In some cases, Biden judges have made the difference between Trump judge rulings in favor of corporations and decisions that have helped protect the environment. For example, a Trump district judge stopped a local environmental group from suing under the Clean Water Act to challenge harmful pollution created by a developer in South Carolina. Biden Fourth Circuit judge Toby Heytens wrote a 2-1 decision that reversed the lower court and authorized the lawsuit to proceed, despite a Trump judge dissent.
Health and Safety
Biden judges have played an important role in several cases concerning health and safety issues related to coal mining. For example, Andy Bailey worked in Tennessee coal mines over a 10-year period, and developed serious health problems. He had both legs amputated due to vascular and circulatory problems, had several heart attacks, and had to be on oxygen. He filed a claim for Black Lung benefit, which was pursued by his widow and was granted by the Department of Labor. But his coal company employer tried to reverse the ruling. Biden Sixth Circuit judge Stephanie Davis cast the deciding vote to uphold the benefits award to his widow.
In another coal mining case, Biden D.C. Circuit judge Michelle Childs wrote a unanimous opinion upholding a fine levied by a federal agency against a mining contractor. The company had agreed it had been negligent and helped create serious hazards for miners, but it claimed the agency had misinterpreted the federal law concerning the amount of the fine. Judge Childs’s opinion rejecting the corporation’s challenge will be important in future cases, including a pending Supreme Court case concerning proper deference to an agency’s interpretation of laws that govern its work.
In an important case concerning public health, two Biden judges rejected a corporation’s challenge to an FDA order that banned it from marketing flavored e-cigarettes. Congress has mandated that the agency can approve marketing e-cigarettes only where it would be “appropriate for the public health,” but the FDA found that instead, the product risks endangering public health by encouraging youth smoking. Biden Second Circuit judge Myrna Perez wrote a unanimous opinion, joined by Biden judge Sarah Merriam, that dismissed the challenge and upheld the FDA ruling.
Biden Judges Protecting Rights Harmed or Threatened by the Supreme Court
We are all too aware that the current right-wing Supreme Court majority has seriously harmed or threatened our rights in several areas, such as abortion and reproductive freedom, gun safety, and affirmative action. Lower courts cannot, of course, overturn such rulings. But lower courts play a crucial role in determining how much damage Supreme Court rulings will cause. That is because they interpret and apply the Court’s holdings, they find facts in cases that the Court may later hear, and the vast majority of cases are resolved by lower courts, not the Supreme Court.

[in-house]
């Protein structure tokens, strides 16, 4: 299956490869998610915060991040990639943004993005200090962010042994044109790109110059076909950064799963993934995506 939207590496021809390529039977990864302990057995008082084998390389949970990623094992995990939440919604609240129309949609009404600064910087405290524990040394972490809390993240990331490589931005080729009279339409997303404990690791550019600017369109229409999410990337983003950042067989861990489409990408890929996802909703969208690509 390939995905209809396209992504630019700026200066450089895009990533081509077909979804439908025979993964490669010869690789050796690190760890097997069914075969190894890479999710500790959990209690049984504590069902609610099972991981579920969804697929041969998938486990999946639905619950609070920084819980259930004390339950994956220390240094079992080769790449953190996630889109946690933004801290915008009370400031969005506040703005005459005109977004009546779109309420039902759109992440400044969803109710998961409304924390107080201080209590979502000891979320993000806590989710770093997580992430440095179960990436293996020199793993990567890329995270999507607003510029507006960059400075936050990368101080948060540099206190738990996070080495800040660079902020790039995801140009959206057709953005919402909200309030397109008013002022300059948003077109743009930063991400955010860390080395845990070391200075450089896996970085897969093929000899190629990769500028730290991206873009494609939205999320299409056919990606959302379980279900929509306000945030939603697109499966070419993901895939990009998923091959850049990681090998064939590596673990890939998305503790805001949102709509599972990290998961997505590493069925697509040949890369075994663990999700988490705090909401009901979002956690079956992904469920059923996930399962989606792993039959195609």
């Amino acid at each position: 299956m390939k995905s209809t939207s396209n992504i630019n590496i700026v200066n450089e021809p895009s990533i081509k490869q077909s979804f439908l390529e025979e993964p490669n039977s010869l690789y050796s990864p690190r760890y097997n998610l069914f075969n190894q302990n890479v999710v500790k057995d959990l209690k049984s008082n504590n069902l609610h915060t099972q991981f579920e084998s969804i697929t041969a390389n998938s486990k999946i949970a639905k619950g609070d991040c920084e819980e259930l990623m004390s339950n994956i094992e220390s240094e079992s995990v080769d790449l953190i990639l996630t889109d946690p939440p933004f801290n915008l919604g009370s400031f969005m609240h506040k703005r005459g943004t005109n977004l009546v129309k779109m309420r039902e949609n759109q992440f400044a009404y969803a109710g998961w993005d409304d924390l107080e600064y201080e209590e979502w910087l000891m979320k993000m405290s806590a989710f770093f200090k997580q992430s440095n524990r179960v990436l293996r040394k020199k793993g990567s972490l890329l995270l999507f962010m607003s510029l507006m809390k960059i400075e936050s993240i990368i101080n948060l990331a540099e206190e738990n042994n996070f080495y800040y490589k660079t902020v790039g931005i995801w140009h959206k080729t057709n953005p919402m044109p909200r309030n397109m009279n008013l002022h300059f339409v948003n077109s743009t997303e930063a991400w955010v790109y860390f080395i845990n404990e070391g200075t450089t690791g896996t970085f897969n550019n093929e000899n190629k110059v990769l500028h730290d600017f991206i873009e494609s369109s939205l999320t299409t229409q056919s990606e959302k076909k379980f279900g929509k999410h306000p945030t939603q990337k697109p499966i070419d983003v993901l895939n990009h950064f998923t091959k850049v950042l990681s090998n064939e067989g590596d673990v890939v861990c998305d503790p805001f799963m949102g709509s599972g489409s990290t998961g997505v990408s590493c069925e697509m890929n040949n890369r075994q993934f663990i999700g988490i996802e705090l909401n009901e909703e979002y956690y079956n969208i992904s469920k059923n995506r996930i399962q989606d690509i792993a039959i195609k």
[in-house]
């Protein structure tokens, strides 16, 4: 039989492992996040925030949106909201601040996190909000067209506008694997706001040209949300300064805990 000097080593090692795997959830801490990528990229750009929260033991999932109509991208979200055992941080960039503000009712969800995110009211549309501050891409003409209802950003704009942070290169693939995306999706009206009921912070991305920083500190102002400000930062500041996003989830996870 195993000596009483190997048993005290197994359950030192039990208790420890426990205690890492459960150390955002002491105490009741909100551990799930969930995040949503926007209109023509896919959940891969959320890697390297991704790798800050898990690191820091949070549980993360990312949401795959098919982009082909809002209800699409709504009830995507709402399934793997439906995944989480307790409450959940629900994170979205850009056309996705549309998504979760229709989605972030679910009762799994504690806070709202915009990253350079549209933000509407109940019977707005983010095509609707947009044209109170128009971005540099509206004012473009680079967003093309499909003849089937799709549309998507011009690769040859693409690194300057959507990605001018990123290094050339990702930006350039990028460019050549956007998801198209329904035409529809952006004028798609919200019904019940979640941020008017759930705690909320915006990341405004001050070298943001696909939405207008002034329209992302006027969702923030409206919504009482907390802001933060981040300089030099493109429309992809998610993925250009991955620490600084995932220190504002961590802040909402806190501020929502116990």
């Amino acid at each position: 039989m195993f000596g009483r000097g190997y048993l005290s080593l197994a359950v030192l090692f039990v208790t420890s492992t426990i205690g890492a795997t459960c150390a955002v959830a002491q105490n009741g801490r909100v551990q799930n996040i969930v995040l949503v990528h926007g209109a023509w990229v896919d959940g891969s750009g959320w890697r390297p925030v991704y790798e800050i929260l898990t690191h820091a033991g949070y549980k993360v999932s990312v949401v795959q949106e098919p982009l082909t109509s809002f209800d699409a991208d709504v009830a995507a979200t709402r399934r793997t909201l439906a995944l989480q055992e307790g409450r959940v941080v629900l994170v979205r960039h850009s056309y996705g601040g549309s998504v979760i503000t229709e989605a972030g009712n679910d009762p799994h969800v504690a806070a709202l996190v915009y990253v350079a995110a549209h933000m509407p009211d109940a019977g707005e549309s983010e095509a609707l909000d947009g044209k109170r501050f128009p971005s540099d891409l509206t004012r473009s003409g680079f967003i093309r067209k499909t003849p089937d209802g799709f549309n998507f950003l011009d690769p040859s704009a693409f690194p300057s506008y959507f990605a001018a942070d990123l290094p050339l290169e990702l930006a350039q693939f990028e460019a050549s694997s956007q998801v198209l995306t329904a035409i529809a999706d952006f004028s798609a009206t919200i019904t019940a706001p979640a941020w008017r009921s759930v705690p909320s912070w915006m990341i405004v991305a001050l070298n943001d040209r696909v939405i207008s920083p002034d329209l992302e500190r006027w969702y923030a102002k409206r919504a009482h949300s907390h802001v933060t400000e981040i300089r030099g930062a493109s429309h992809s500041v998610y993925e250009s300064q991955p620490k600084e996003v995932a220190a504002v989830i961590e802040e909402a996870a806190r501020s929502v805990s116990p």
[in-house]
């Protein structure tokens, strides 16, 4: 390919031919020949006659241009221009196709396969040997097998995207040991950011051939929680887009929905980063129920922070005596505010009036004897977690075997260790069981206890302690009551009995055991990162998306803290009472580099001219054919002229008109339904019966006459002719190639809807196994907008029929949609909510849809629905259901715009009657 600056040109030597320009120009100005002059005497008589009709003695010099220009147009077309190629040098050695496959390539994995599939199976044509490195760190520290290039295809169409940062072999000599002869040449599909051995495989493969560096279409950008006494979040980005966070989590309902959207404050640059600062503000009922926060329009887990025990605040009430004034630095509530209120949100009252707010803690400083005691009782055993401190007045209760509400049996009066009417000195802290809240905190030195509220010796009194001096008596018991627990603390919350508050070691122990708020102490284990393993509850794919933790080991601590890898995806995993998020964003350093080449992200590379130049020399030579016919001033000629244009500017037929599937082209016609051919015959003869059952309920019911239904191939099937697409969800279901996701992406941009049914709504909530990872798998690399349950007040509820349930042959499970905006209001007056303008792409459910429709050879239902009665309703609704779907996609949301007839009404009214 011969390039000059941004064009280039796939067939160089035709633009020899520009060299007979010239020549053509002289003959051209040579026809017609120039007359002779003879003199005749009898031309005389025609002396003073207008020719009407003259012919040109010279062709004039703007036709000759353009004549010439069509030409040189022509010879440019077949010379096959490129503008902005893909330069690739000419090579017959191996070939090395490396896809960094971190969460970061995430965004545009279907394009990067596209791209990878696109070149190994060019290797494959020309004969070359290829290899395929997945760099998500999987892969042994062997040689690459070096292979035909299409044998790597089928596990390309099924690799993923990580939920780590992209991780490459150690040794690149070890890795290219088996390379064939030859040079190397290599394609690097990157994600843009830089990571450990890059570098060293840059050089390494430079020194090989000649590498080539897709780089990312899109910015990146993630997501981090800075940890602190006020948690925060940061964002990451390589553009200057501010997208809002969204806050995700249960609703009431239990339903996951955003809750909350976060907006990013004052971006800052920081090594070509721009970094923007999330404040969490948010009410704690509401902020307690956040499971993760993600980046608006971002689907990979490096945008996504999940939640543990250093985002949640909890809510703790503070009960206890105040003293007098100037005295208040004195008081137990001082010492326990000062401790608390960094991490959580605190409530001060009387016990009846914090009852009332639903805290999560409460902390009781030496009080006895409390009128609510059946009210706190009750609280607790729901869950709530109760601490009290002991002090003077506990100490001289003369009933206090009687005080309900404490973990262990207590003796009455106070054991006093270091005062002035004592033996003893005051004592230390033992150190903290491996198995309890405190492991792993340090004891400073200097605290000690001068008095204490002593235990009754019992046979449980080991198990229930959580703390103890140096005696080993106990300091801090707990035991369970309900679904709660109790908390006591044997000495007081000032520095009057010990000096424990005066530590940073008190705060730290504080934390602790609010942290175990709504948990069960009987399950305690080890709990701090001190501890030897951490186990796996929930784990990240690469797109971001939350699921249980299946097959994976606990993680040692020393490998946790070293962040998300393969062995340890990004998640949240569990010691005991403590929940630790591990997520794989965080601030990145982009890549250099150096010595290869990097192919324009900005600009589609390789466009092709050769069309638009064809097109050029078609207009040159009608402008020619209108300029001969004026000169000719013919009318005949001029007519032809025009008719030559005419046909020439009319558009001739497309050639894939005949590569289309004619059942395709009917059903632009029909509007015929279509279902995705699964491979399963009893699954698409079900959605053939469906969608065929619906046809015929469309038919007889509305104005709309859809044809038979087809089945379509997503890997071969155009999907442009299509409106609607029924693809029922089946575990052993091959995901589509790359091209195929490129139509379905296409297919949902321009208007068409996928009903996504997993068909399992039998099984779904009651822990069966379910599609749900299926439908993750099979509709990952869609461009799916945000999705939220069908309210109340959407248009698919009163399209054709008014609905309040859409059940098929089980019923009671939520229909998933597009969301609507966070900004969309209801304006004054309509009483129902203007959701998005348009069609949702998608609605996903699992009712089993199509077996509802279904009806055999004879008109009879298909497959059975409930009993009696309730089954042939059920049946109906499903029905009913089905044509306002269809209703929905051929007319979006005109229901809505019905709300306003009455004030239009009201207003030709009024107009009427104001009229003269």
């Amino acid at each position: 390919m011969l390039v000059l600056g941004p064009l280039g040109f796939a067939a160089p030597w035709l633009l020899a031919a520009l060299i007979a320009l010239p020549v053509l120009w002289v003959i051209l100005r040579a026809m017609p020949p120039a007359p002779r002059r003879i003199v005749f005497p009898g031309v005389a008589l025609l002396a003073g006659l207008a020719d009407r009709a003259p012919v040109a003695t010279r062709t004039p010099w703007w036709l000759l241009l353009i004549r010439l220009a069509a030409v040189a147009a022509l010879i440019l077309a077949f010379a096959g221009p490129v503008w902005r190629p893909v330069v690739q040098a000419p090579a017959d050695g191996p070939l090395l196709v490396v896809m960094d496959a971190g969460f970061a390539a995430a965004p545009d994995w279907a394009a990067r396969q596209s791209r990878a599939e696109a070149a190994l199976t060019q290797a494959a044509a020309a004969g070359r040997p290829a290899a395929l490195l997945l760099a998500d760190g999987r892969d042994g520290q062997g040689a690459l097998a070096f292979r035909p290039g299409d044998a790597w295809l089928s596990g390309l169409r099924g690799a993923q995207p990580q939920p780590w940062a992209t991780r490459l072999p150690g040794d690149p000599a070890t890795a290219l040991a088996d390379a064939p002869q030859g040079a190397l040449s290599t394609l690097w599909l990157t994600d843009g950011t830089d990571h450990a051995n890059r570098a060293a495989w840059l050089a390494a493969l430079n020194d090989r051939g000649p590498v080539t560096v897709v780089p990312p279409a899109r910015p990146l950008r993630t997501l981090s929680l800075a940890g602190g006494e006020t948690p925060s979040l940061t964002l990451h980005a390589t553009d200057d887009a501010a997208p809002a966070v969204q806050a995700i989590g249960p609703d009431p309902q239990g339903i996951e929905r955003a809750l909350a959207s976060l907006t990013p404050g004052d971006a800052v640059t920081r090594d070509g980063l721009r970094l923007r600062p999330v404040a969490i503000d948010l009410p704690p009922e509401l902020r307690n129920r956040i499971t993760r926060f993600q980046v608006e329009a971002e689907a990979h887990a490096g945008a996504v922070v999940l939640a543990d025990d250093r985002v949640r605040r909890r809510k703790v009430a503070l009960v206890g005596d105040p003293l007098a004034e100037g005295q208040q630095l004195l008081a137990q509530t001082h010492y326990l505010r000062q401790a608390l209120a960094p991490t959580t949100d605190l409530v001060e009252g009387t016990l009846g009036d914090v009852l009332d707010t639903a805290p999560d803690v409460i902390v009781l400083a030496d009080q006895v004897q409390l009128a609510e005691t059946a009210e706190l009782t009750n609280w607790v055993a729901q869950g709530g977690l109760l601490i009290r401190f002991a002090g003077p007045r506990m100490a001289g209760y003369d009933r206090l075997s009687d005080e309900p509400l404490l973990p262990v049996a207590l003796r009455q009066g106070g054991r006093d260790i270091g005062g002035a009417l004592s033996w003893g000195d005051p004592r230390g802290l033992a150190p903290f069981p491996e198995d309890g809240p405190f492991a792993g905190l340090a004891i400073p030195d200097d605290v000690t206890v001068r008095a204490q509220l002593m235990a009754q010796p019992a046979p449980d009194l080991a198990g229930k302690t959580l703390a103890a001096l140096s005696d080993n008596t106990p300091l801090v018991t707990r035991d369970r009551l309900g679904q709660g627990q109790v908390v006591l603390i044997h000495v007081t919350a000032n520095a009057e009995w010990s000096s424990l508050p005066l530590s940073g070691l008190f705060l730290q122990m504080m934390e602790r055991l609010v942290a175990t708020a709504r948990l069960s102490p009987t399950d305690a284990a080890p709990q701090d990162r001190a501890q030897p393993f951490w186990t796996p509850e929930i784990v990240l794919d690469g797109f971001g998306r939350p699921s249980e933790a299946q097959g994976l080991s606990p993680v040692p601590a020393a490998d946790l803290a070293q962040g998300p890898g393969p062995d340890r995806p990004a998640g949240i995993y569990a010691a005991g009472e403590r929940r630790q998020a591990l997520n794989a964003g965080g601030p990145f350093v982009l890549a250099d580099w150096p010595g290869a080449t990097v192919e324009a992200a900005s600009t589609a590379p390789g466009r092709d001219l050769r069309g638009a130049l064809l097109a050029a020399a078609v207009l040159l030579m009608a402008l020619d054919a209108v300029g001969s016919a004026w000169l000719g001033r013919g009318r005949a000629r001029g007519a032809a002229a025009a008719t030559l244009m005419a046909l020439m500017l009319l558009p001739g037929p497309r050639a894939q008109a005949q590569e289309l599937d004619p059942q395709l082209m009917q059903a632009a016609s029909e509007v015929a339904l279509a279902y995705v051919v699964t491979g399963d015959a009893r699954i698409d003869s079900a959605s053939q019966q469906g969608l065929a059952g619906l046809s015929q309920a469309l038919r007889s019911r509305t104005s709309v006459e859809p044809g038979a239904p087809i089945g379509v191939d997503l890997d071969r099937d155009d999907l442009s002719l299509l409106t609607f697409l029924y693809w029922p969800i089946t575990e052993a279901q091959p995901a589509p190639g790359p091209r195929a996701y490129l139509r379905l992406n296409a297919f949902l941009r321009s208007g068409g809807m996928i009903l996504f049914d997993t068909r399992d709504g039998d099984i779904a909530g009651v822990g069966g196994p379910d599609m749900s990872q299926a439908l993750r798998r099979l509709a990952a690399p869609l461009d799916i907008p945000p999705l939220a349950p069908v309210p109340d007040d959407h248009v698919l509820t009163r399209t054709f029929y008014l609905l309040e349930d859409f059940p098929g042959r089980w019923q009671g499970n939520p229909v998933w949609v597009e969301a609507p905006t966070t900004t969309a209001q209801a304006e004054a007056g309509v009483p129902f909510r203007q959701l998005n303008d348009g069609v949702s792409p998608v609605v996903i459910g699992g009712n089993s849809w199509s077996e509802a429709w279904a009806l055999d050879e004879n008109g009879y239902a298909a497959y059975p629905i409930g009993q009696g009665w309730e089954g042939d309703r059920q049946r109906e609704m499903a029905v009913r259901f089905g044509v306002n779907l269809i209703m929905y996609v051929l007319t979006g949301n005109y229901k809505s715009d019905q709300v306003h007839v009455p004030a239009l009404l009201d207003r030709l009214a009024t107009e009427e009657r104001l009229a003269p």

Having fair-minded appellate and district courts apply Supreme Court rulings can thus limit the damage that Supreme Court rulings cause. That’s in contrast to the impact of Trump judges and other far-right lower court judges, who are all too anxious to extend the reach of right-wing Court rulings even further. Biden judges have already had a positive impact in two such areas: gun safety and affirmative action. Confirming more Biden lower court judges is thus very important.
In its 6-3 Bruen decision in 2022, the right-wing majority struck down an important New York gun safety measure, but also prescribed a new test for such laws, mandating that they be consistent with the “history and tradition” of the Second Amendment. Scholars, judges and others have severely criticized this test, but lower court judges must utilize it. In several cases, Biden judges have used the Bruen standard and nevertheless upheld important gun safety laws, reducing the harmful impact of the Court’s ruling. For example:
- Biden judge Regina Rodriguez of the District of Colorado rejected a criminal defendant’s challenge to the long-standing federal law that prohibits people convicted of a felony from possessing firearms. She ruled that the law was constitutional even under the Bruen test.
- Biden judge Lindsay Jenkins preliminarily upheld several important Illinois state and local laws that restrict purchase and possession of dangerous assault weapons that were enacted after a gun massacre outside Chicago. She rejected an attempt to temporarily enjoin the provisions and ruled that they were likely constitutional even under Bruen.
Affirmative action: Many have expressed concern already that the Supreme Court’s harmful 6-3 rulings banning affirmative action in college admissions will also damage even race-neutral efforts to increase racial and other diversity in employment, elsewhere in education, and other areas. Even before the court’s 2023 rulings, however, Biden judges played crucial roles in several cases that have rejected such challenges. Specifically:
- Biden judge Toby Heytens of the Fourth Circuit cast the deciding vote in a ruling that upheld an admissions policy at a specialized Virginia high school that seeks to increase student body diversity. A dissenting Trump judge would have affirmed a lower court ruling that struck down the policy.
- Biden judge Jennifer Rochon of the Southern District of New York dismissed a right-wing challenge to a Pfizer fellowship program that uses affirmative action to promote employment diversity. The case is now on appeal.
The right-wing Supreme Court majority may well review some of these decisions, but so far, Biden judges have helped prevent further damage from the Court’s restrictive rulings. Information on all such cases so far involving Biden judges can be found here.